The stats that prove Perez deserves a seat in F1 – but why he might still miss out
For many, it felt unjust when Racing Point announced they were releasing Sergio Perez at the end of the season, not least because the Mexican is driving at the peak of his career and is arguably one of the most complete drivers on the grid right now.
The timing of the decision wasn’t ideal for the eight-time podium finisher, with most seats already signed for 2021. Haas and Alfa Romeo are the most obvious candidates with openings, but it is believed both are leaning in other directions right now, while Mercedes are set to re-sign Lewis Hamilton and joining the Red Bull family is a long-shot as they look to keep their line-ups in-house.
That means Perez’s 10-year stay in Formula 1 – which includes seven campaigns with Force India/Racing Point – could be set to come to an end. Take a look at the stats, and you'll see why many in the sport believe he deserves to race on in the top flight...
Perez gets the job done
In nine full seasons in Formula 1, racing in machinery that has largely hovered in the mid to lower end of the midfield, the Mexican has finished on average 9.8th in the drivers’ championship, peaking with seventh in 2016 and 2017.
That average improves to 8.5th when you count the six full years he’s spent with Force India/Racing Point.
When you remove six slots usually occupied by drivers from the 'Big three' teams, that is impressive consistency. He has scored an average of 3.46pts per race, having competed in 188 Grands Prix weekends. That equates to 63.70 per season, which is a score that is good enough for a top-10 finish in the drivers’ championship in nine of the last 10 F1 campaigns.
Qualifying has been the weaker side of his game, but he still has an average start of 11th and his skills on a Sunday afternoon are well known, with an average finish of ninth – that’s an average finish inside the points.
He's as strong off track as he is on track
And it’s not simply his antics on track which are important. He’s a team player. From being brave enough to put Force India into administration himself to ultimately save it and allow the operation to rise from the ashes into its current iteration to the high level feedback he gives the team, Perez is regarded very highly.
He was critical to Force India achieving their best-ever fourth-place finishes in the constructors’ championship in 2016 and 2017, when they were operating on a slender budget, scoring the majority of points in both those campaigns, racing alongside Nico Hulkenberg and then Esteban Ocon.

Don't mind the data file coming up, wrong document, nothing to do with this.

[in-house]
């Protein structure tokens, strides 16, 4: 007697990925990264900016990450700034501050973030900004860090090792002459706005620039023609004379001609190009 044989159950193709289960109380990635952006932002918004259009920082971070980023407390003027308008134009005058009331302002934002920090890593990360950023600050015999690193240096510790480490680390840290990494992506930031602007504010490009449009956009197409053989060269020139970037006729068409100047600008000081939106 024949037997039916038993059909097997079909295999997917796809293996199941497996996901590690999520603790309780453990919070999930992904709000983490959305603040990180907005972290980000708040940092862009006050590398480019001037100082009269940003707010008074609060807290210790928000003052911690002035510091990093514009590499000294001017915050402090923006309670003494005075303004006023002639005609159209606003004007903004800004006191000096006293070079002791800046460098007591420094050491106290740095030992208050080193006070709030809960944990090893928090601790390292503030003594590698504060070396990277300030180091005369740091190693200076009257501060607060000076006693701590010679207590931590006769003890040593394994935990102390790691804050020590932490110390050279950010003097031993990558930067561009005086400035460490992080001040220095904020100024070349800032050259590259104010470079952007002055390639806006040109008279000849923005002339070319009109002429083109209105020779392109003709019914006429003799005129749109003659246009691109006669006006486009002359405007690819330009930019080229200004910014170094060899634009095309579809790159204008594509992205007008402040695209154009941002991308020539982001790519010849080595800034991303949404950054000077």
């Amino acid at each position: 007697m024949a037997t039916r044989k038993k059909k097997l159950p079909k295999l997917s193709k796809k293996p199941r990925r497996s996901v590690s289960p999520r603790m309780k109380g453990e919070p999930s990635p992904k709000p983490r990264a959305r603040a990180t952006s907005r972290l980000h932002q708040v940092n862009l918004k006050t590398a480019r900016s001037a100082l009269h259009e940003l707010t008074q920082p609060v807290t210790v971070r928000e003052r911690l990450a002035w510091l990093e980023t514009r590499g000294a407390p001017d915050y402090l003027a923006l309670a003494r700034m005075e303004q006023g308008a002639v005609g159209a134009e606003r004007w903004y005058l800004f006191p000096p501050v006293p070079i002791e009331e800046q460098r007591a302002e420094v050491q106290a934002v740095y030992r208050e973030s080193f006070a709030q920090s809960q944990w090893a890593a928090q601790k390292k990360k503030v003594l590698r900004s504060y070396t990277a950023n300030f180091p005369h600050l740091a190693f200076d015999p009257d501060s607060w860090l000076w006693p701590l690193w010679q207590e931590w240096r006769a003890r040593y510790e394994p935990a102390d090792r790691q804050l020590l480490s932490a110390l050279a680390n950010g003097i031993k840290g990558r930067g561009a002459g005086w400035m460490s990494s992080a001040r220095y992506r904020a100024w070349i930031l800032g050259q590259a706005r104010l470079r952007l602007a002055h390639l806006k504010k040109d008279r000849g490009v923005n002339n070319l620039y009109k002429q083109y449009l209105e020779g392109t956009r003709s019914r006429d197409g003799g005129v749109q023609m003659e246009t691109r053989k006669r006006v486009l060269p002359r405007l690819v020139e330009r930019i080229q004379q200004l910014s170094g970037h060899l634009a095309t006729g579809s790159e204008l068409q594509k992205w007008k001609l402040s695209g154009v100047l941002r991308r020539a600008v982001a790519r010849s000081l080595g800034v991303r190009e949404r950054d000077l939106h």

In the last six full seasons – 2014-2019, there have been 381 podiums scored. Of those, only 19 have come from drivers in teams outside the top three. And of those, Perez has scored five of them (26%) – a considerably better ratio than anyone else.
He’s team leader material
His form against team mates has been strong, too, winning the intra-team battle six times in nine seasons, consistently better than Hulkenberg, Ocon and Lance Stroll.
When you stick Perez in the car, you know that he’ll get 100% out of the package, particularly on a Sunday afternoon. His tyre management is up there with the best, his feel for how they evolve and patience in the heat of battle means he can extend stints and ultimately do a faster race time.
It’s why Racing point were so keen to get him back in the car as soon as possible after he tested positive for Covid-19. Silverstone is a track which perfectly suits this year’s RP20. A podium in both races was there was the taking, and Perez was best-placed of their line-up to do that. Missing him hurt their points tally heavily.
Why he will likely still miss out
A driver with this amount of quality deserves a place on the F1 grid. His rivals say it. Respected F1 personnel say it. Analysts say it.
But as we’ve seen all too often in Formula 1 over the years, sometimes that is not enough to keep your seat. Timing hasn’t worked in his favour and while his experience is hugely useful in one sense, it requires a vast expense that will not be as favourable to a midfield team as a cheaper option.
Sure, he comes with significant financial backing through his suite of Mexican sponsors, but from that sum must come his salary. Suddenly, it’s not as attractive a proposition as, for example, a young prospect from a driver academy that will supply financial support.
Of course, there are still seats free – which means it’s not yet over for Perez – but the chatter behind the scenes suggests the door might be closing and Perez isn’t that keen on a seat near the back of the pack. Perhaps a season in Indycar beckons next year, before attempting an F1 return in 2022.
Perez will know that once you’re out of the F1 picture, it’s mighty hard to return. But if there is someone talented enough to do so, it’s Checo.